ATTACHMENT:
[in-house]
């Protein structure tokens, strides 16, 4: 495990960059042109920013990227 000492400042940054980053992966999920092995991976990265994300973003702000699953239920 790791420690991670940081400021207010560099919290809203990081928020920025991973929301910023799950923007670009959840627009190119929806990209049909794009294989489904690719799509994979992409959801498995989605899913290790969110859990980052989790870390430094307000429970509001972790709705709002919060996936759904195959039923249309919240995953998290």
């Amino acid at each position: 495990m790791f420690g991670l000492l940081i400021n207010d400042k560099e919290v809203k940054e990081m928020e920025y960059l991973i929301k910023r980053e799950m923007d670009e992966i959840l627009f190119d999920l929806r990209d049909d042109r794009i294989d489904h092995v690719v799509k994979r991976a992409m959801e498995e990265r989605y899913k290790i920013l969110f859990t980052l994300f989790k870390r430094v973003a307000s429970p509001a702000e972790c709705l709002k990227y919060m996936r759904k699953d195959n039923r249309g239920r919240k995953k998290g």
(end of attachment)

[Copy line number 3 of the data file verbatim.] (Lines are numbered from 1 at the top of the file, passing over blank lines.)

């Amino acid at each position: 495990m790791f420690g991670l000492l940081i400021n207010d400042k560099e919290v809203k940054e990081m928020e920025y960059l991973i929301k910023r980053e799950m923007d670009e992966i959840l627009f190119d999920l929806r990209d049909d042109r794009i294989d489904h092995v690719v799509k994979r991976a992409m959801e498995e990265r989605y899913k290790i920013l969110f859990t980052l994300f989790k870390r430094v973003a307000s429970p509001a702000e972790c709705l709002k990227y919060m996936r759904k699953d195959n039923r249309g239920r919240k995953k998290g």